During my fourth year, I helped the faculty at Mayo Medical school develop some of the patient scenarios for their CSA which is given at the end of third year. Their CSA exam is given on-site but in a special testing center where they will undergo the same procedures as I have outlined above. It was an interesting experience to see some of the processing that goes into the development of this manner of testing.
Foreign medical grands have been required to undergo CSA testing before applying for residency in this country. The cost for this exam is around $1,200. It has been administered in Philadelphia. Even Americans who graduate from off-shore medical schools have been required to take and pass this exam.
If you have been alive, during your physical diagnosis and required clerkships, you should have no difficulty with this exam. The patients will present with problems that you should know how to work-up well.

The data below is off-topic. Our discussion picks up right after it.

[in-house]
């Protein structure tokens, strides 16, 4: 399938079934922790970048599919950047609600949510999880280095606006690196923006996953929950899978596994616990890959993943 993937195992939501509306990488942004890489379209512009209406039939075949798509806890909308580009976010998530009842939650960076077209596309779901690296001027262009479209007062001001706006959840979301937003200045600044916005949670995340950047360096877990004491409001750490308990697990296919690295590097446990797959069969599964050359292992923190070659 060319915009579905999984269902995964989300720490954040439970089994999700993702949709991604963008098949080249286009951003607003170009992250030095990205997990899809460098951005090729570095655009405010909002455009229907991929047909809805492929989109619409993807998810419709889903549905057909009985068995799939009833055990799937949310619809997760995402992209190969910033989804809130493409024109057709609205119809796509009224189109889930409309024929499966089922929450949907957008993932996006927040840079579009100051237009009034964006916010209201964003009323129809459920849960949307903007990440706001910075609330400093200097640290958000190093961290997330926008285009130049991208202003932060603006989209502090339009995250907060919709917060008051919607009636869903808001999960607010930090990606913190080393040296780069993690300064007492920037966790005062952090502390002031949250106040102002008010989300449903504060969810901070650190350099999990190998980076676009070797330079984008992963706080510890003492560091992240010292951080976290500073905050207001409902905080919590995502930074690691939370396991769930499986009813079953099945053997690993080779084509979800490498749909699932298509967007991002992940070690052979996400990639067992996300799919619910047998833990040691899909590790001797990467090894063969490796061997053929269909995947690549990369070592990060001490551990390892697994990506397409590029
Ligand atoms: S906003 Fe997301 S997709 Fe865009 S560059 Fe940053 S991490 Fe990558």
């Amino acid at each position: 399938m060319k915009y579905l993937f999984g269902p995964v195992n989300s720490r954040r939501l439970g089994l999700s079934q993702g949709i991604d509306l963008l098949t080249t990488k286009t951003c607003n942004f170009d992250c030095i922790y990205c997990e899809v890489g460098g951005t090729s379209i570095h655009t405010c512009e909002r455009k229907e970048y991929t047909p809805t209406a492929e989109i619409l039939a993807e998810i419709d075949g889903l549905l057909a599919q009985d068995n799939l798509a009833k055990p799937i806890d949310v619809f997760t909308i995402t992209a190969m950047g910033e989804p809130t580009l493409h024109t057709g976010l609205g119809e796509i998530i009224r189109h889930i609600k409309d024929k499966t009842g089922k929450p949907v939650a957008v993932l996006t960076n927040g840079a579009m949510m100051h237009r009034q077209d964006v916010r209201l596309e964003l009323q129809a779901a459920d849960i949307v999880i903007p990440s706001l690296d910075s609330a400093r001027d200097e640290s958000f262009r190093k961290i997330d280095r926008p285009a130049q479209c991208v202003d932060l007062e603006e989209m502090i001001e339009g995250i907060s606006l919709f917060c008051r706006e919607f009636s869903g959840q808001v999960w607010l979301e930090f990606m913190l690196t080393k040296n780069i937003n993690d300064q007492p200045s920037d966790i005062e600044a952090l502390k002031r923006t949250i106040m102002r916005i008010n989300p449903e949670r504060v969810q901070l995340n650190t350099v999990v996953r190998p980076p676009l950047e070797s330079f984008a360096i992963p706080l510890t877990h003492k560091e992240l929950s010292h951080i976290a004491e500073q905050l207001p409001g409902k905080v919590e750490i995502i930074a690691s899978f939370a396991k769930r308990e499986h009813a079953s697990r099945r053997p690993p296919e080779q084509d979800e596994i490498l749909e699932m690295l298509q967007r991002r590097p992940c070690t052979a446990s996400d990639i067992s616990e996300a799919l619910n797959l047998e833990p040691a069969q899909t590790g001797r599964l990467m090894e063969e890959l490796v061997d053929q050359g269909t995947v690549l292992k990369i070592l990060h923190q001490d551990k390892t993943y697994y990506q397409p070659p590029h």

It seems to me that patient assessment, communication and information gathering regarding a patients condition, history, etc. is extremely important and is the most effective tool for the physician. No mind you, I am speaking from ignorance since I am still quite a ways from the MCAT, much less medical school. I have also been reading Dr. Lown’s book “The Lost Art of Healing” and he even states that good clinical skills/patient assessment can lead to about 70% of all diagnosis. I just do not understand why the AMSA is opposed to such test when it seems (to me at least, with my previous caveat) that it is a very important function of the physician.
|Quote (parchays @ April 03 2002,22:01)|